is the final installment in Karleen Bradford's moving trilogy about the three Crusades organized by the Holy Roman Empire to recover Jerusalem from the Muslims between 1096 and 1190. There Will Be Wolves
followed Ursula, a young woman accused of witchcraft and forced to join the People's Crusade in order to escape being burned at the stake. Told from the point of view of a young knight, Theobald, Shadows on a Sword
dealt with the First Crusade, which gathered together of some of the greatest princes and knights from France, Germany, and Normandy. Lionheart's Scribe
relates the events of the third and final crusade mounted by King Phillip of France and Richard Lionheart in 1190, after Salah-ud-Din has recaptured Jerusalem from the Christians.
Bradford's eye is fifteen-year-old Matthew, an apprentice scribe who longs to go on crusade but can never be a soldier because of his crippled leg. Unexpected events, however, lead him to rescue King Richard's sister, Queen Joanna. As a result, Matthew is attached to Richard's entourage as a scribe and translator. Like Ursula and Theobald before him, Matthew comes to the Crusades full of high ideals, but quickly discovers that behind its glories hide pain, blood, death, disease, and slaughter.
Matthew, like his predecessors, sees a dark side to the Crusades, a side that all three ultimately reject. Historical fact is viewed through unique fictional eyes in each novel. All of the protagonists are on the verge of adulthood, but still rely on their parents or guardians for direction. Ursula is an anomaly, trained to follow in her father's footsteps as a healer and apothecary. Theobald is a younger son whose own father can afford to give him nothing more than armour and weapons for the crusade, his foster father having been responsible for his training as a knight.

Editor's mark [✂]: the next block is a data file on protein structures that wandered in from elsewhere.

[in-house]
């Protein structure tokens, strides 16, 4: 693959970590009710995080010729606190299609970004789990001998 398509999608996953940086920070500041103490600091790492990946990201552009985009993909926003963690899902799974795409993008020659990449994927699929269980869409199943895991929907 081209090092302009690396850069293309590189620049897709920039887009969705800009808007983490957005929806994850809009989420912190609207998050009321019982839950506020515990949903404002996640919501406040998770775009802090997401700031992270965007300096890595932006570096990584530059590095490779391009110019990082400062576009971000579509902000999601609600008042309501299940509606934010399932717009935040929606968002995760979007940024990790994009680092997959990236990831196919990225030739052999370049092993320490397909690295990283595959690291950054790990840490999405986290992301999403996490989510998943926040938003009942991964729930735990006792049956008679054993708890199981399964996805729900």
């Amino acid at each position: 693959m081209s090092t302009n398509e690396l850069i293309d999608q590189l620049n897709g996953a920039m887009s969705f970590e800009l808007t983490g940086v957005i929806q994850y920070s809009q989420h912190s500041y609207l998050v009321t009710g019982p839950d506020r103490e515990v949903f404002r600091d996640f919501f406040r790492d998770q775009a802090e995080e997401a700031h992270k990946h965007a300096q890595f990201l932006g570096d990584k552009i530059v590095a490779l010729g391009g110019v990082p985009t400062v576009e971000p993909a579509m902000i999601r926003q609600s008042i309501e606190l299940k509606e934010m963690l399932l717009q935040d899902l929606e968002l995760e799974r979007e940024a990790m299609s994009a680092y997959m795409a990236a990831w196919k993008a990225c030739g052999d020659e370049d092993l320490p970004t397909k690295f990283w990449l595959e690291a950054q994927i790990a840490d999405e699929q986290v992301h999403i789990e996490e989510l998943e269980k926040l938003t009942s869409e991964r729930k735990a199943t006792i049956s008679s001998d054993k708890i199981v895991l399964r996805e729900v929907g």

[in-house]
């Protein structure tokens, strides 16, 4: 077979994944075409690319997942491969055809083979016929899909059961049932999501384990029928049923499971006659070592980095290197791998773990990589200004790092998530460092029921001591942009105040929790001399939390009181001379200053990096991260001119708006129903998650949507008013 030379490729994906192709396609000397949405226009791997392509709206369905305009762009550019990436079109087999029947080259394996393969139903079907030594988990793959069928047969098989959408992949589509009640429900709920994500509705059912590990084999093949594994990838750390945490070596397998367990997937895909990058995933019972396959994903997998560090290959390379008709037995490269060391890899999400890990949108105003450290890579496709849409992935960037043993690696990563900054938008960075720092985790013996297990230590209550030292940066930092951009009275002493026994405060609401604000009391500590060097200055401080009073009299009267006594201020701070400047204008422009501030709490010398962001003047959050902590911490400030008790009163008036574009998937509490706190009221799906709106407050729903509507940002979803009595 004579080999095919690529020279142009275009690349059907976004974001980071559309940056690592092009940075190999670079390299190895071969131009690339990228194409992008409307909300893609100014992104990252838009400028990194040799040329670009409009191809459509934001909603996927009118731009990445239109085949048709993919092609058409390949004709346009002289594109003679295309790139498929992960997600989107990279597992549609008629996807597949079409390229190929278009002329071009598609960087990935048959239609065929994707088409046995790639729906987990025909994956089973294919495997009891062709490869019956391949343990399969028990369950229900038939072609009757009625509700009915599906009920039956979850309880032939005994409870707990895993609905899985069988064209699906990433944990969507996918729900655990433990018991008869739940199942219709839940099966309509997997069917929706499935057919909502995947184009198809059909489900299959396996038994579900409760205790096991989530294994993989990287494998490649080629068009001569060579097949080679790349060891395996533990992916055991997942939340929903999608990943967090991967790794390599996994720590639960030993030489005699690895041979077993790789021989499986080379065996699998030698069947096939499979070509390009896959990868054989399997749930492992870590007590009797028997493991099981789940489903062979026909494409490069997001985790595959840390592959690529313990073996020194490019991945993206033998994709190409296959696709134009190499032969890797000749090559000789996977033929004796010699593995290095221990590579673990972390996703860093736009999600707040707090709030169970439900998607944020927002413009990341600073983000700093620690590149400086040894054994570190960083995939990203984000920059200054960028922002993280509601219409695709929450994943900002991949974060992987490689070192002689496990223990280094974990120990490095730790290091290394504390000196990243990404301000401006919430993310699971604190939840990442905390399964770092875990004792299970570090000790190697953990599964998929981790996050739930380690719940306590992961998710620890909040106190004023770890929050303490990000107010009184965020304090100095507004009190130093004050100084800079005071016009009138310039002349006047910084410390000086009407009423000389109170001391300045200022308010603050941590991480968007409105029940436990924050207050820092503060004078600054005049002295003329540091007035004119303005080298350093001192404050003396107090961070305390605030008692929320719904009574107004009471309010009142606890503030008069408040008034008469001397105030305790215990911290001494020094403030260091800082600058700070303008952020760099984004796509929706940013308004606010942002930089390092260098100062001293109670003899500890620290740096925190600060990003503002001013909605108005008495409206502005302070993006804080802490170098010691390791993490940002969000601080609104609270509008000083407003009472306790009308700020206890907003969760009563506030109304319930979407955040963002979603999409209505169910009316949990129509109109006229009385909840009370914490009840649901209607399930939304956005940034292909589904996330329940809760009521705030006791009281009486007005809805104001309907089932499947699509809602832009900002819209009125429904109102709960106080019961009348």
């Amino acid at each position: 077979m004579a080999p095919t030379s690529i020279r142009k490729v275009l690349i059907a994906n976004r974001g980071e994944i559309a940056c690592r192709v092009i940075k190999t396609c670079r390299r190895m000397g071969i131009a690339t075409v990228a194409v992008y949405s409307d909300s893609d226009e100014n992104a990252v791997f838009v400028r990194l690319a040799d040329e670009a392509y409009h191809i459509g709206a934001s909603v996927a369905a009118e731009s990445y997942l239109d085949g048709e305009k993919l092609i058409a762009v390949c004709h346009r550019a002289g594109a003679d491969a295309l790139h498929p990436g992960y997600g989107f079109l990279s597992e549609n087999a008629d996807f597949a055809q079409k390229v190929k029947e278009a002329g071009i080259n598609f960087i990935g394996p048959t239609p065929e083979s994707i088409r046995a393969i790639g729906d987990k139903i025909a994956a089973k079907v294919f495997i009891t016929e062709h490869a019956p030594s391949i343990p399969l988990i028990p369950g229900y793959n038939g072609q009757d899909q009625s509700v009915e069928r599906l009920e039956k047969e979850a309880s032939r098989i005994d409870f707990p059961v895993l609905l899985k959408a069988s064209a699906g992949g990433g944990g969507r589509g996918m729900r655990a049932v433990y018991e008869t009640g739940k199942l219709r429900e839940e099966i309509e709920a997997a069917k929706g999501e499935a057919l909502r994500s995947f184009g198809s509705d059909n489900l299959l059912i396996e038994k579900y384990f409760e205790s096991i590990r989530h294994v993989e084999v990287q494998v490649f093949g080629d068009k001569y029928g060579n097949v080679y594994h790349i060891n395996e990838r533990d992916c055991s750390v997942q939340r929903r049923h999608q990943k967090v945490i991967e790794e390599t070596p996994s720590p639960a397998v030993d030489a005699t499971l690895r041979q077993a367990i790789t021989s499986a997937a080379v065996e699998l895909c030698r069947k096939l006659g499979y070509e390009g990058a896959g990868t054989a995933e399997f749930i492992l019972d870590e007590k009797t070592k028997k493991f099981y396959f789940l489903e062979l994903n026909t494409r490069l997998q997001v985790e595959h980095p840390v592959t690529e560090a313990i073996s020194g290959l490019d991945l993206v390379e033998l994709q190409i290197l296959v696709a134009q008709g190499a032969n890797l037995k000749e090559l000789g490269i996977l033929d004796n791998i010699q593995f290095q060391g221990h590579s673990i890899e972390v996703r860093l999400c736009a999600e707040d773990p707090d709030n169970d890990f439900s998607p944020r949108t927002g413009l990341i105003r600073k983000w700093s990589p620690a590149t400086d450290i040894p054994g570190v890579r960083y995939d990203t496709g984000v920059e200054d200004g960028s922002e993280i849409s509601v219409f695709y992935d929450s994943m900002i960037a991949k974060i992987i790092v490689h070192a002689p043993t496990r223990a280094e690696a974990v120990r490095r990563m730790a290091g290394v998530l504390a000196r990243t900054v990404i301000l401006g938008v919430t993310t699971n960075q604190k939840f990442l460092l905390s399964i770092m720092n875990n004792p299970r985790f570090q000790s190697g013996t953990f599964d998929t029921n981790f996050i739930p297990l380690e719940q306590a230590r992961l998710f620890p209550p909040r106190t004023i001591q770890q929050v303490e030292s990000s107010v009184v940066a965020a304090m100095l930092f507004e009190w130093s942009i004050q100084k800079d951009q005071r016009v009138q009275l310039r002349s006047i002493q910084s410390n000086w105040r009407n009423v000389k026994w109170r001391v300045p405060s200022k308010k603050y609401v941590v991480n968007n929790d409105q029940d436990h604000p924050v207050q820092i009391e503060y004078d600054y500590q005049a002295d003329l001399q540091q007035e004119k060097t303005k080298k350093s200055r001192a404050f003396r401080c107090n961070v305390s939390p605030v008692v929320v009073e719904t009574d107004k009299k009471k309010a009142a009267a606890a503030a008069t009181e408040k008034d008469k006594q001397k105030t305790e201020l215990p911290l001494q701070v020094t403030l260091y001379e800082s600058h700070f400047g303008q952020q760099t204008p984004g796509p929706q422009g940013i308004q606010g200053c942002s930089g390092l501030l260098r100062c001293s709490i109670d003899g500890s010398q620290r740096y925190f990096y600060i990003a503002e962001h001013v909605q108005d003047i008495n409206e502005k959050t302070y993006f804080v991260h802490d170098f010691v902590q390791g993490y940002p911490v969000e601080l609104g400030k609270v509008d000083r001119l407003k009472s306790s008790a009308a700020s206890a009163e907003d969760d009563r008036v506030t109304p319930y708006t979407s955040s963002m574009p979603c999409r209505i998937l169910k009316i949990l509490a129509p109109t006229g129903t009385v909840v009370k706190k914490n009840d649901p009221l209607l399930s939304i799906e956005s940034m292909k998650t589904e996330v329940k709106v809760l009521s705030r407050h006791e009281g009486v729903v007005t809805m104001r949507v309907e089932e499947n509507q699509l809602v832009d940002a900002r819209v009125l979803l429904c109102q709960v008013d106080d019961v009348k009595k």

Unlike Ursula or Theo, Matthew gets a first-hand glimpse of the Crusades as seen by the Muslims through his friendships with two young Muslims, Yusra and Rashid. Matthew comes to realize that the difference between Muslims and Christians and Jews is all a matter of perspective, and that all three have more in common than the Christians will admit.
Bradford's Crusade trilogy stunningly brings to life a world long lost. Lionheart's Scribe is filled with historical information that will certainly spur readers to learn more about the events and the men and women who sacrificed themselves in those troubled times. The glories of the Crusades won't have quite the sheen they used to when you put down Lionheart's Scribe, but Bradford leaves young readers with new ideals, hopes, and dreams to replace the tarnished old ones.